AWS CloudFormation Modules: A first look

25/11/2020
Posted in DevOps
25/11/2020 Ben Bridts

AWS just released a new feature for CloudFormation, “CloudFormation Modules“. Of course, we immediately had to try it out. In this blog post, you can follow along with our exploration.

Installation

To use this new feature, you need the latest version of the CloudFormation cli. You can install this with pip install cloudformation-cli (tip: you can use pipx to keep your python environment clean). If you already had an older version installed, run pip install --upgrade cloudformation-cli

Starting a new project

To create a new module, we follow a similar process as with Resource Providers. For this post, we’re going to create a module to set up an S3 Bucket and a CloudFront Distribution for static website hosting.

We first create a new directory, after that we run cfn init. This will ask us for input, and we can specify that we want to create a module for our generic static website

~$ cfn init
Initializing new project
Do you want to develop a new resource(r) or a module(m)?.
>> m
What is the name of your module type?
(<Organization>::<Service>::<Name>::MODULE)
>> Cloudar::Generic::StaticWebsite::MODULE
Directory /cloudar_generic_staticwebsite/fragments Created
Initialized a new project in /cloudar_generic_staticwebsite

Writing our module

We already had a generic CloudFormation template that was doing a similar thing. So we deleted sample.json and replaced it with our own website.yaml. Officially, only json is supported, but in our test yaml worked fine. Since this is a test, we’re okay with taking the unsupported path. For use in a production environment, we can use cfn-flip to convert our template to json.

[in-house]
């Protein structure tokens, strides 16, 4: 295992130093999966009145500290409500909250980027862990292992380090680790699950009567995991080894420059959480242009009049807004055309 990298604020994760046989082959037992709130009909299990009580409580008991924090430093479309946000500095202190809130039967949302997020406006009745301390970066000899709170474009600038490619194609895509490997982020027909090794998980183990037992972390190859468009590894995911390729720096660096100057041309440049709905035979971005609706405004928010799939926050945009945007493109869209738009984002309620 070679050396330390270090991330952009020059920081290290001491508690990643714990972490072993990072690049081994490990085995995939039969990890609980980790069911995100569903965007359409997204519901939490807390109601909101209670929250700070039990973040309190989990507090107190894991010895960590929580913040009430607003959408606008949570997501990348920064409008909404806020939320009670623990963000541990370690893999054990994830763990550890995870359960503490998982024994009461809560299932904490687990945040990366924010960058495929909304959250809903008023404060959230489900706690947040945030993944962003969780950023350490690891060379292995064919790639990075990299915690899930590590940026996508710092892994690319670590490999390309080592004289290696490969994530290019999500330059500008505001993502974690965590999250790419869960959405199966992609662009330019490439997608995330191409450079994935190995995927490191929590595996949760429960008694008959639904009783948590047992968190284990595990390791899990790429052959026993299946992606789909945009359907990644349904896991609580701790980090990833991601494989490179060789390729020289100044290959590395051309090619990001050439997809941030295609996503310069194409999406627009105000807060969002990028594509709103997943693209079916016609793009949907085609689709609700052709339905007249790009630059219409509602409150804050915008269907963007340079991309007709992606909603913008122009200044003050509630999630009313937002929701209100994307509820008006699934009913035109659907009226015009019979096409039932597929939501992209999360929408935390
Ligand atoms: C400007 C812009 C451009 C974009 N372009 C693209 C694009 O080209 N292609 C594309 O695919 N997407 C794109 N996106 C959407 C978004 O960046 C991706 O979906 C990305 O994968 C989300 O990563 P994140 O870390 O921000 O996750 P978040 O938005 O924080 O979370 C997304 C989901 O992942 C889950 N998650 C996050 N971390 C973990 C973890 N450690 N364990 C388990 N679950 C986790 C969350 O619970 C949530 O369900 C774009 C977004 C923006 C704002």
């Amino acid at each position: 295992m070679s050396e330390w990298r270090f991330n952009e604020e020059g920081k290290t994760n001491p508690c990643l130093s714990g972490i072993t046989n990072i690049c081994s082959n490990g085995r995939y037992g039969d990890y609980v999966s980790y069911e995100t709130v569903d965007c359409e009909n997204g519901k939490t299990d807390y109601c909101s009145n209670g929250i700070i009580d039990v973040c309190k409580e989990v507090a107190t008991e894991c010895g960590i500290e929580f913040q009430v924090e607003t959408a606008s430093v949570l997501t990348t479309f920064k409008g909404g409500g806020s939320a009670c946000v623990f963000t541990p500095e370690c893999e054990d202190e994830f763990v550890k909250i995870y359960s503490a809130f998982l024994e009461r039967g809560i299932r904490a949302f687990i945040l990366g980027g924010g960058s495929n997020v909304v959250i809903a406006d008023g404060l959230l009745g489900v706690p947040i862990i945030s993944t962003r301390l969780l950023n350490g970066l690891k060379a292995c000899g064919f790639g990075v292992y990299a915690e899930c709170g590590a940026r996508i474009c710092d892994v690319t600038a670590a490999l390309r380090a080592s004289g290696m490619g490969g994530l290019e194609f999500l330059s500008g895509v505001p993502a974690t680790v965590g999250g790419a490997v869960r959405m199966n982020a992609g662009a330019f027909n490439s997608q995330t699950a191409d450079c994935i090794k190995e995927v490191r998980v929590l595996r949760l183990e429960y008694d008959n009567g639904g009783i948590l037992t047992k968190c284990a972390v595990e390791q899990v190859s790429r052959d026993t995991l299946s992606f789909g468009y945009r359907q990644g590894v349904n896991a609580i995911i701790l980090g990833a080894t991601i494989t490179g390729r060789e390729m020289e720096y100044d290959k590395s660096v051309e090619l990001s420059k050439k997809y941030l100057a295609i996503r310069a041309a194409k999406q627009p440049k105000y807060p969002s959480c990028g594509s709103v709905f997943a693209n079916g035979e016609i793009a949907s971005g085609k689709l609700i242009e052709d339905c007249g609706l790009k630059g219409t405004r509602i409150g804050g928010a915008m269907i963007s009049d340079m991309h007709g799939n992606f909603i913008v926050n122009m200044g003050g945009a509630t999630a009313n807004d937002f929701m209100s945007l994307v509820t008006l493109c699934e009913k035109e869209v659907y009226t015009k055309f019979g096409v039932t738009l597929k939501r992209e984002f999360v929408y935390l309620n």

Depending on your template, you might not have to change anything. Going over the resources to make sure they have clear names and running cfn-lint isn’t a bad idea though. You can see the template we created on GitHub.

Deploying our module

We already had our AWS credentials configured for the AWS cli. Which meant that the only thing we had to do for our deployment was running cfn submit --region us-east-1. If you are submitting multiple times, you can add --set-default to change the default version after submitting it.

You can see the deployed version, with all its properties in the CloudFormation console. This is also a great place to see all the resources our module will create

Screenshot of our module in the CloudFormation Console. One of the tabs has a list of resources the module will create.

Using our module

This is where it gets really interesting, we are going to use the module we created. We made a template with one resource (see Github for the full template):

Resources:
  StaticWebsite:
    Type: "Cloudar::Generic::StaticWebsite::MODULE"
    Properties:
      DomainName: !Ref DomainName
      HostedZoneId: !Ref HostedZoneId

CloudFormation will expand that for us, and put every resource that we defined in our module in our processed template.

After waiting for our deployment to finish, we can see all created resources and both our original and the processed template in the CloudFormation console.

Screenshot of the CloudFormation Console with the processed template visible

Next steps

We’re very excited about this new release and are looking forward to seeing where this might lead. We also have a list of things we think might improve this even more (like an AWS::ModuleName pseudo-parameter), and will probably start conversations about that on the roadmap or issue tracker soon.

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